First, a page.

Consultation on change to RIP interception definition

Peter Fairbrother zenadsl6186 at
Wed Nov 10 10:27:45 GMT 2010

Francis Davey wrote:
> On 9 November 2010 23:15, Peter Fairbrother <zenadsl6186 at> wrote:
>> I don't think that was or is the real deficiency in interception law - the
>> problem is more in a lack of enforcement. However as they will change 3(1)
>> no matter what the consultation says (in my experience when they put out a
>> consultation they have already mostly decided what they are going to do), I
>> first ask whether the proposed change makes it a strict liability offence?
> Not if section 1 (the substantive offence) remains the same, eg s1(1):
> "(1)It shall be an offence for a person intentionally and without
> lawful authority to intercept, at any place in the United Kingdom, any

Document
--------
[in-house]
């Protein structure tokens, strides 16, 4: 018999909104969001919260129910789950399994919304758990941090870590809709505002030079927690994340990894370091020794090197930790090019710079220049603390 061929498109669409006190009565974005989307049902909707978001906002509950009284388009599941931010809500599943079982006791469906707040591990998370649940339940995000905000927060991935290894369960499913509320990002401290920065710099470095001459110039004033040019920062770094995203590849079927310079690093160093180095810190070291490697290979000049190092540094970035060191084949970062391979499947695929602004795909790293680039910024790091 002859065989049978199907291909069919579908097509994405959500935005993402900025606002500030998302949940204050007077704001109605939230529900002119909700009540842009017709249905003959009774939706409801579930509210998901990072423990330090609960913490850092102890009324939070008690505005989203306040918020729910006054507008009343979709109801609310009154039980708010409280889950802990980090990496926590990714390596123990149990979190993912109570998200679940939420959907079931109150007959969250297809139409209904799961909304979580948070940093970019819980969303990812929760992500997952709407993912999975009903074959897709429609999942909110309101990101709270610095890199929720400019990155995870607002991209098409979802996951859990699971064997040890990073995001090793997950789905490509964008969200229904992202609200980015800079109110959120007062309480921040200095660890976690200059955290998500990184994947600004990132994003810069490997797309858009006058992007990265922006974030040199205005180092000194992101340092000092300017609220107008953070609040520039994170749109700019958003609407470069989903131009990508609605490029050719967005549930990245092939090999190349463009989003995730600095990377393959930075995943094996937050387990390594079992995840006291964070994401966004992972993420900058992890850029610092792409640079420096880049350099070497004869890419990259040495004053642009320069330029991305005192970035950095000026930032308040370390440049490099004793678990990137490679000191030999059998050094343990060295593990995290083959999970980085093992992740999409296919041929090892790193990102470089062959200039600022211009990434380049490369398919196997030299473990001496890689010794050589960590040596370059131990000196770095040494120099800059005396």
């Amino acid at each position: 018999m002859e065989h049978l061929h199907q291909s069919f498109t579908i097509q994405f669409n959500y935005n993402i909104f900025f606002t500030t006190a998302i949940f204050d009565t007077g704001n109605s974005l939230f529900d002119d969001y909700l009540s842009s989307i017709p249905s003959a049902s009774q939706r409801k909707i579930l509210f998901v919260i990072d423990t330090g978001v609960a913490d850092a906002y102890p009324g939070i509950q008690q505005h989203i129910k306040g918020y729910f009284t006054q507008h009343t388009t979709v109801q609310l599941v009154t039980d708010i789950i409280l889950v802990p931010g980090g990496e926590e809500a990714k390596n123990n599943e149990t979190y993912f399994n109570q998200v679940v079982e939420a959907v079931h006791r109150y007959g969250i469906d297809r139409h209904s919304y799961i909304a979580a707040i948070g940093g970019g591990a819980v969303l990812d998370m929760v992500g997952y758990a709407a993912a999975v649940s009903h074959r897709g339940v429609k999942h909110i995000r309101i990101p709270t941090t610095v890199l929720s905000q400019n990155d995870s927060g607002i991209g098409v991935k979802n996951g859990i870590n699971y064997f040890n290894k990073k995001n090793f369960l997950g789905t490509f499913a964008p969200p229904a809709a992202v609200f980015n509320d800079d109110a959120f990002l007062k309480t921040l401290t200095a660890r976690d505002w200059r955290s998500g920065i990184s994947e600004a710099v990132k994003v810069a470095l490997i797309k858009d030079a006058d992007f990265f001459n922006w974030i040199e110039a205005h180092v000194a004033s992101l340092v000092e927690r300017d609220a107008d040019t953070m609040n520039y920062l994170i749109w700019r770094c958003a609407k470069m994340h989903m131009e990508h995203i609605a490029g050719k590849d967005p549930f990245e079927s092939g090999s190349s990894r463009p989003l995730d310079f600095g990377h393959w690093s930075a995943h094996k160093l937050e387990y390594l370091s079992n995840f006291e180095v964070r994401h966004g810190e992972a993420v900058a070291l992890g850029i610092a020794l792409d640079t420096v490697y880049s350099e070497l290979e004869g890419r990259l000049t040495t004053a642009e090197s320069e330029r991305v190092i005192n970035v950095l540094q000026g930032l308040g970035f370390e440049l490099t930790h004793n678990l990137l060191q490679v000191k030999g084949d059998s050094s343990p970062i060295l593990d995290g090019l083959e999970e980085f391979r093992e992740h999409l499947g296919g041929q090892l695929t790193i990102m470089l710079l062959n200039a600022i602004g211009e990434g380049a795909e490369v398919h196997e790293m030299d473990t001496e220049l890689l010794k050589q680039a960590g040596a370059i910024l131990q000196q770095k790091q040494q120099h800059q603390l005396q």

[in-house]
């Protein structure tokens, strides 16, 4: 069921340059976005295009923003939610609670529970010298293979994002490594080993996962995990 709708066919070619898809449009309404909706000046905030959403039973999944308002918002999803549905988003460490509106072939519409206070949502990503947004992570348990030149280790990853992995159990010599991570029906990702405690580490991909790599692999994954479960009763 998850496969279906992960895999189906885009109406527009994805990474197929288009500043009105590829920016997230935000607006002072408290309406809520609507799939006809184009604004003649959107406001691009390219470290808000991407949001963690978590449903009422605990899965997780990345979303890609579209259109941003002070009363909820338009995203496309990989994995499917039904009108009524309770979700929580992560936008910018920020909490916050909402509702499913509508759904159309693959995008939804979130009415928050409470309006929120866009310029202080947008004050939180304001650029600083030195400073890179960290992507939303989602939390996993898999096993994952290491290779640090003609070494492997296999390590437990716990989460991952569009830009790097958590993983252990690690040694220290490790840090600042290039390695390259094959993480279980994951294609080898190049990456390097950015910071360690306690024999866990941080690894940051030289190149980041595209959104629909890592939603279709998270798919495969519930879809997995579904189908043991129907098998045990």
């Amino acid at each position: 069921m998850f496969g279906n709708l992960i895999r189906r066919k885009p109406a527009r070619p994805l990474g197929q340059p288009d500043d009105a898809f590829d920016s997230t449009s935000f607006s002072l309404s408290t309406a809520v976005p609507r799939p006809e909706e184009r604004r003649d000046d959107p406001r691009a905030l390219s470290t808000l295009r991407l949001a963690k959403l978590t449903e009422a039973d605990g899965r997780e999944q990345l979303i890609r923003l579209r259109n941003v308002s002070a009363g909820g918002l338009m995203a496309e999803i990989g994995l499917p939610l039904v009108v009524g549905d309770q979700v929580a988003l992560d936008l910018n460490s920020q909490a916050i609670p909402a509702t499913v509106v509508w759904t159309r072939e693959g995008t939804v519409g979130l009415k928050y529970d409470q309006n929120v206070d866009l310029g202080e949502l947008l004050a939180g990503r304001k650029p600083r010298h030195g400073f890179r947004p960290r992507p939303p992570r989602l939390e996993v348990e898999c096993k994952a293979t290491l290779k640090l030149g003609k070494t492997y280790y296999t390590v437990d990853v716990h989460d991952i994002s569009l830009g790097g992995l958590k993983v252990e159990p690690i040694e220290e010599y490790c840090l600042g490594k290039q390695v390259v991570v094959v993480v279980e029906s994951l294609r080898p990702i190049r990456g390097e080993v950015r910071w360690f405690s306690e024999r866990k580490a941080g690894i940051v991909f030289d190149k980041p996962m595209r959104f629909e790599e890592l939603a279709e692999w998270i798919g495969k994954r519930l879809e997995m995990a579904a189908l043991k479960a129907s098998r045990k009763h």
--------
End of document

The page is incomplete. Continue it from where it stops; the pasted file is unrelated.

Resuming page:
> communication in the course of its transmission by means of—"
> The phrase "intentionally" is the required mental state. 

I don't understand that.

Suppose the action was intentional in that the person making it knew it 
would be an interception, rather than a mistake which had the effect of 
intercepting, is that enough for the "intentional" bit?

And then if the person making the action had a good but mistaken reason 
to believe it was legal - is he then guilty?

> The change to
> 3 would mean that absence of lawful authority under 3 would be a
> strict element.

Or does that mean if the reason above was eg a mistaken belief that 
permission had been granted under 3(1), but in fact it had not, then he 
is automatically guilty?

No mens rea required, so it's pretty nearly a strict liability offence? 
Does there have to be language in the revised 3 to make it so, or is 
mens rea assumed?


-- Peter Fairbrother

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